Friday, 26th August, 2016 – The Braai Shack, Wolverton
Just to prove it’s not all fine dining, Michelin Stars and Gault-Millau around these parts, last weekend we took a trip to the Braai Shack, a South African restaurant in one half of a pub in one of the shabbier bits of Milton Keynes, Wolverton.
With a Groupon in our possession our main course choice was limited to the range of bunny chows that they do but that didn’t stop us from hitting the starters once we’d ordered a glass of house wine (included in the Groupon) for each of us.
I went for the spicy chicken livers, which arrived in a small cast iron pot with bread to dunk in the extremely spicy sauce, and some tomatoes, which looked like a bit of an afterthought to be honest. It was a substantial starter and very tasty in a “blow your head off if it was any hotter” way but there was also a big meaty hit to be gained from it.
Lynne ordered the vetkoek as a starter. Imagine if you will the filling from a normal lamb samosa, but in this case encased in a thick, doughy pillow, deep fried to crispiness on the outside and slightly larger than a cricket ball. Damn tasty, though you probably wouldn’t want to tackle more than one as part of a meal.
The only person to get a relatively small starter was Linda, who had the meatballs.
This is what the Italians would probably call cucina povera, with lots of ways of filling out a meal cheaply. The bunny chow certainly is being a hollowed out loaf filled with a meat curry. In my case the mutton. Now mutton is a meat that can often benefit from being slow cooked over a very long period of time, because it then emerges tenderised and falling apart when you stick a fork or spoon into it. They’d got this just right and the curry was rich and dense and soaked into the bread beautifully. In addition you get the piece that has been cut out to dunk back into the filling so it does involve a lot of bread, and just for good measure, and presumably to bulk out the meat there were also chunks of potato. There was some salad on the side of the plate but I can’t help thinking it was more for decoration than anything else!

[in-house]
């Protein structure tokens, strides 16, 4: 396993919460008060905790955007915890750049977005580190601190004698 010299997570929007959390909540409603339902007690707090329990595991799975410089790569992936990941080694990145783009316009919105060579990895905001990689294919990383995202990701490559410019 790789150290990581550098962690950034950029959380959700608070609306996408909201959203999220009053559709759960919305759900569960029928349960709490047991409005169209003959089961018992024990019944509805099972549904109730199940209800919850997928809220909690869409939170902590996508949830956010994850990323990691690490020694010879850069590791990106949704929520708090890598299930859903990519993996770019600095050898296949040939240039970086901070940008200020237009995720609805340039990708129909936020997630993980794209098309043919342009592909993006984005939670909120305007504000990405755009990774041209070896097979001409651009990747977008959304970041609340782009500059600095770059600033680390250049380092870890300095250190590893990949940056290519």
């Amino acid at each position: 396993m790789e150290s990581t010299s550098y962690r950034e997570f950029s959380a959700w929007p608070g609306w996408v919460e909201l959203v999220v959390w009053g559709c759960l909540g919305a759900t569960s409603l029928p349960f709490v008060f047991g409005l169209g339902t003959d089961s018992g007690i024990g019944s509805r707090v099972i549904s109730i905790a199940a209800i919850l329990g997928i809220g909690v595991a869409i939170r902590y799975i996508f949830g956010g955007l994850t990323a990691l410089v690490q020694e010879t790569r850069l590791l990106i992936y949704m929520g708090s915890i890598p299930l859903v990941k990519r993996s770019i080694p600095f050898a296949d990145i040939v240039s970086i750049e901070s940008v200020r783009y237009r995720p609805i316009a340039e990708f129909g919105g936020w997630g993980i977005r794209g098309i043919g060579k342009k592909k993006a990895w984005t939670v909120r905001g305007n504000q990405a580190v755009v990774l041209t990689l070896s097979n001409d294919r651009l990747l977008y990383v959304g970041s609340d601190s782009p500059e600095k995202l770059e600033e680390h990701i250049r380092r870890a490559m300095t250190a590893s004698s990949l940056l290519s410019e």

Lynne and Stef had the lamb version, which you can have on or off the bone, and it was equally good, and Linda had good things to say about the chicken.
Perhaps unsurprisingly none of us could manage dessert, having worked our way through all of that meat and bread, but Linda and Stef both opted for milkshakes, which seem to be largely made with a variety of chocolate bars and treats, including Maltesers.
Flashing lights in the wine cooler aside, and air conditioning set to Arctic on what was a very warm day for England nonetheless, we really must try and visit the Braai Shack again. Service was bubbly and enthusiastic and while our waitress knew absolutely nothing about any of the limited wine range they sell she did at least know the food side of the menu. They also serve “exotic” meat such as zebra and buffalo and so a hot stone version of steaks as well as burgers and steaks cooked conventionally.
It’s a fun and friendly place and it’s also budget friendly with the bill for 4 of us nudging it’s way just over £20 each.